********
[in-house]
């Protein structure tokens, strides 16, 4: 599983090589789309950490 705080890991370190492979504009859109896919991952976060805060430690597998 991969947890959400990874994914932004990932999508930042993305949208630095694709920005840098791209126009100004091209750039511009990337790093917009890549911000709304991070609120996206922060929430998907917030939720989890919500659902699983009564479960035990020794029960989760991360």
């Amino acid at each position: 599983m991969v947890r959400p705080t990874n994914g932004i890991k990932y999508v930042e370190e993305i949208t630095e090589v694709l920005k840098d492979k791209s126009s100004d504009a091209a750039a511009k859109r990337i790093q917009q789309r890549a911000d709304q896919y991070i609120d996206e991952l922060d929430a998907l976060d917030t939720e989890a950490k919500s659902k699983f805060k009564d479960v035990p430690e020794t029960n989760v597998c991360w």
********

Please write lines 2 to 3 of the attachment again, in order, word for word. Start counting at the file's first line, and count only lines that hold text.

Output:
């Protein structure tokens, strides 16, 4: 599983090589789309950490 705080890991370190492979504009859109896919991952976060805060430690597998 991969947890959400990874994914932004990932999508930042993305949208630095694709920005840098791209126009100004091209750039511009990337790093917009890549911000709304991070609120996206922060929430998907917030939720989890919500659902699983009564479960035990020794029960989760991360």
């Amino acid at each position: 599983m991969v947890r959400p705080t990874n994914g932004i890991k990932y999508v930042e370190e993305i949208t630095e090589v694709l920005k840098d492979k791209s126009s100004d504009a091209a750039a511009k859109r990337i790093q917009q789309r890549a911000d709304q896919y991070i609120d996206e991952l922060d929430a998907l976060d917030t939720e989890a950490k919500s659902k699983f805060k009564d479960v035990p430690e020794t029960n989760v597998c991360w």